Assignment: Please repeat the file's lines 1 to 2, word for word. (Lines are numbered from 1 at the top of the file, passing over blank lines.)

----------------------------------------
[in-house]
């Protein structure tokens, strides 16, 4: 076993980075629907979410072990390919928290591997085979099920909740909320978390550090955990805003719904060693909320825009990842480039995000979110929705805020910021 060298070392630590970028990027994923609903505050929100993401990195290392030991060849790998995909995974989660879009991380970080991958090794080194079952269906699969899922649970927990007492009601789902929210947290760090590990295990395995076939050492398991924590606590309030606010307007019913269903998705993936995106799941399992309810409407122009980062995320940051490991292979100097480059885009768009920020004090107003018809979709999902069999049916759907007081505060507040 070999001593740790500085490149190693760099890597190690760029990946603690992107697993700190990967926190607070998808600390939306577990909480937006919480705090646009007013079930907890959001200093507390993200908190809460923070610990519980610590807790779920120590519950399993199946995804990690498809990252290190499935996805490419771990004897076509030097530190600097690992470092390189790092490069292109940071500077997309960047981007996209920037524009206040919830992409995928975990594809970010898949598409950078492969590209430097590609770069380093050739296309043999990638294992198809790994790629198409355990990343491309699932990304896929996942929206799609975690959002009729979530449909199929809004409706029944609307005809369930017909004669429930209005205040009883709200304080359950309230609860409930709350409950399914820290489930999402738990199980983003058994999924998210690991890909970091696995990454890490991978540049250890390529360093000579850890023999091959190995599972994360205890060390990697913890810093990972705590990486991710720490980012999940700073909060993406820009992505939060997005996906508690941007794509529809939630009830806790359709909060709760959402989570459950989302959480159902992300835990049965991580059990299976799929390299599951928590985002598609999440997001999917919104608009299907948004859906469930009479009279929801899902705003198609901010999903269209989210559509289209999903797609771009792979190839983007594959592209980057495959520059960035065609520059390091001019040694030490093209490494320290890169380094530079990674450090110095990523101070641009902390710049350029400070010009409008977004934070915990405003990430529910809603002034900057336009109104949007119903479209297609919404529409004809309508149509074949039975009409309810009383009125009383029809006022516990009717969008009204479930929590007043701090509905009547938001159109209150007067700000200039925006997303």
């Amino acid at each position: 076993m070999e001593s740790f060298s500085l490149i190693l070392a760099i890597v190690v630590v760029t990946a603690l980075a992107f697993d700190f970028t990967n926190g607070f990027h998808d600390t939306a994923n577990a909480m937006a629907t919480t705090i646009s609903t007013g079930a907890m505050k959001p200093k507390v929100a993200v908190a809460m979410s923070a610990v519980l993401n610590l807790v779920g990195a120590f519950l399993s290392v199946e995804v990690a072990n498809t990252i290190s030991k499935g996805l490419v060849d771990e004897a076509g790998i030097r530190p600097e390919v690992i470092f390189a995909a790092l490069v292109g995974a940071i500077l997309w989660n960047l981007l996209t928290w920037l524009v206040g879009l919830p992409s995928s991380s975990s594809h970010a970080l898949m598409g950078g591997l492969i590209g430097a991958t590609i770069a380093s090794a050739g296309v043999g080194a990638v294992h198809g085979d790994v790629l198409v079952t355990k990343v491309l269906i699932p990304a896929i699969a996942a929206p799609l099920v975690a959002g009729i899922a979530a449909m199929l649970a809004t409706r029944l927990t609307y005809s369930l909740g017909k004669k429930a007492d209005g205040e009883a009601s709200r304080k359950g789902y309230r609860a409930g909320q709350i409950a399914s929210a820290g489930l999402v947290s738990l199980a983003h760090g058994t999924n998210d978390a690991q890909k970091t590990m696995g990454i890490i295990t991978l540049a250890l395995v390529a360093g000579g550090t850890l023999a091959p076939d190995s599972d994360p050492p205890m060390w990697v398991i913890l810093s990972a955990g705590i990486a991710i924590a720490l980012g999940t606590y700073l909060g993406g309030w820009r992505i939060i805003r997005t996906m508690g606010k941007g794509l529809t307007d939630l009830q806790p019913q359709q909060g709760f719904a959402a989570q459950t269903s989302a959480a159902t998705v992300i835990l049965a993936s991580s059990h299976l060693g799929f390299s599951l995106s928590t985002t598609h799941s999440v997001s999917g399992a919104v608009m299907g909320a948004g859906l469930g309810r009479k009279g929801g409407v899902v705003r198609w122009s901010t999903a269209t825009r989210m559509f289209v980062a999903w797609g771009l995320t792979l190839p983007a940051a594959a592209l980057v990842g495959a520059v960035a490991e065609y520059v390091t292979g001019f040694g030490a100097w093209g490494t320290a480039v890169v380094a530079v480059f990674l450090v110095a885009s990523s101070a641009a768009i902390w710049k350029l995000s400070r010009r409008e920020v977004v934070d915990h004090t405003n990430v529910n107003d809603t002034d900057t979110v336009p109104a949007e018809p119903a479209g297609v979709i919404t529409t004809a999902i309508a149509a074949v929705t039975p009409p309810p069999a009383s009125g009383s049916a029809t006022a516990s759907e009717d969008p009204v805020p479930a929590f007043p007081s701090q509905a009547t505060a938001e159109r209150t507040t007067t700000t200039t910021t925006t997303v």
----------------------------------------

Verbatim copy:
[in-house]
């Protein structure tokens, strides 16, 4: 076993980075629907979410072990390919928290591997085979099920909740909320978390550090955990805003719904060693909320825009990842480039995000979110929705805020910021 060298070392630590970028990027994923609903505050929100993401990195290392030991060849790998995909995974989660879009991380970080991958090794080194079952269906699969899922649970927990007492009601789902929210947290760090590990295990395995076939050492398991924590606590309030606010307007019913269903998705993936995106799941399992309810409407122009980062995320940051490991292979100097480059885009768009920020004090107003018809979709999902069999049916759907007081505060507040 070999001593740790500085490149190693760099890597190690760029990946603690992107697993700190990967926190607070998808600390939306577990909480937006919480705090646009007013079930907890959001200093507390993200908190809460923070610990519980610590807790779920120590519950399993199946995804990690498809990252290190499935996805490419771990004897076509030097530190600097690992470092390189790092490069292109940071500077997309960047981007996209920037524009206040919830992409995928975990594809970010898949598409950078492969590209430097590609770069380093050739296309043999990638294992198809790994790629198409355990990343491309699932990304896929996942929206799609975690959002009729979530449909199929809004409706029944609307005809369930017909004669429930209005205040009883709200304080359950309230609860409930709350409950399914820290489930999402738990199980983003058994999924998210690991890909970091696995990454890490991978540049250890390529360093000579850890023999091959190995599972994360205890060390990697913890810093990972705590990486991710720490980012999940700073909060993406820009992505939060997005996906508690941007794509529809939630009830806790359709909060709760959402989570459950989302959480159902992300835990049965991580059990299976799929390299599951928590985002598609999440997001999917919104608009299907948004859906469930009479009279929801899902705003198609901010999903269209989210559509289209999903797609771009792979190839983007594959592209980057495959520059960035065609520059390091001019040694030490093209490494320290890169380094530079990674450090110095990523101070641009902390710049350029400070010009409008977004934070915990405003990430529910809603002034900057336009109104949007119903479209297609919404529409004809309508149509074949039975009409309810009383009125009383029809006022516990009717969008009204479930929590007043701090509905009547938001159109209150007067700000200039925006997303």